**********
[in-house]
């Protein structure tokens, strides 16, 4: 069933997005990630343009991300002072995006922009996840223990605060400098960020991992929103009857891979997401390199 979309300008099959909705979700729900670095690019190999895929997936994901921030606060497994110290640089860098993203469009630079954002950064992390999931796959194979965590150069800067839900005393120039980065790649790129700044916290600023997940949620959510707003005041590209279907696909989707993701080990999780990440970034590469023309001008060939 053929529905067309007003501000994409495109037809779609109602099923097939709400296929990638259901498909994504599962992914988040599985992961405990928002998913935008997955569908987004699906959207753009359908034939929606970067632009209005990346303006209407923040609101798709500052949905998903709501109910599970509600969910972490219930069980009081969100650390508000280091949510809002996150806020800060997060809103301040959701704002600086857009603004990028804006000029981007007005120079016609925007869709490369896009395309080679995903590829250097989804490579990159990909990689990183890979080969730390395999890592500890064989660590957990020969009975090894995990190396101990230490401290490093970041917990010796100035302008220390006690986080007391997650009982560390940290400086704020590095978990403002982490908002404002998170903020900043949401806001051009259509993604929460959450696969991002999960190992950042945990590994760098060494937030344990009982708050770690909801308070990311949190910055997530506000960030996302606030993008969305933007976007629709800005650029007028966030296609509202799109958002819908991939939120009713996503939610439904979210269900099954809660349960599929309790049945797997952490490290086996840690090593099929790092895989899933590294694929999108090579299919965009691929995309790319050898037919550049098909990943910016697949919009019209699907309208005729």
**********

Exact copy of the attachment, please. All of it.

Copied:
[in-house]
């Protein structure tokens, strides 16, 4: 069933997005990630343009991300002072995006922009996840223990605060400098960020991992929103009857891979997401390199 979309300008099959909705979700729900670095690019190999895929997936994901921030606060497994110290640089860098993203469009630079954002950064992390999931796959194979965590150069800067839900005393120039980065790649790129700044916290600023997940949620959510707003005041590209279907696909989707993701080990999780990440970034590469023309001008060939 053929529905067309007003501000994409495109037809779609109602099923097939709400296929990638259901498909994504599962992914988040599985992961405990928002998913935008997955569908987004699906959207753009359908034939929606970067632009209005990346303006209407923040609101798709500052949905998903709501109910599970509600969910972490219930069980009081969100650390508000280091949510809002996150806020800060997060809103301040959701704002600086857009603004990028804006000029981007007005120079016609925007869709490369896009395309080679995903590829250097989804490579990159990909990689990183890979080969730390395999890592500890064989660590957990020969009975090894995990190396101990230490401290490093970041917990010796100035302008220390006690986080007391997650009982560390940290400086704020590095978990403002982490908002404002998170903020900043949401806001051009259509993604929460959450696969991002999960190992950042945990590994760098060494937030344990009982708050770690909801308070990311949190910055997530506000960030996302606030993008969305933007976007629709800005650029007028966030296609509202799109958002819908991939939120009713996503939610439904979210269900099954809660349960599929309790049945797997952490490290086996840690090593099929790092895989899933590294694929999108090579299919965009691929995309790319050898037919550049098909990943910016697949919009019209699907309208005729």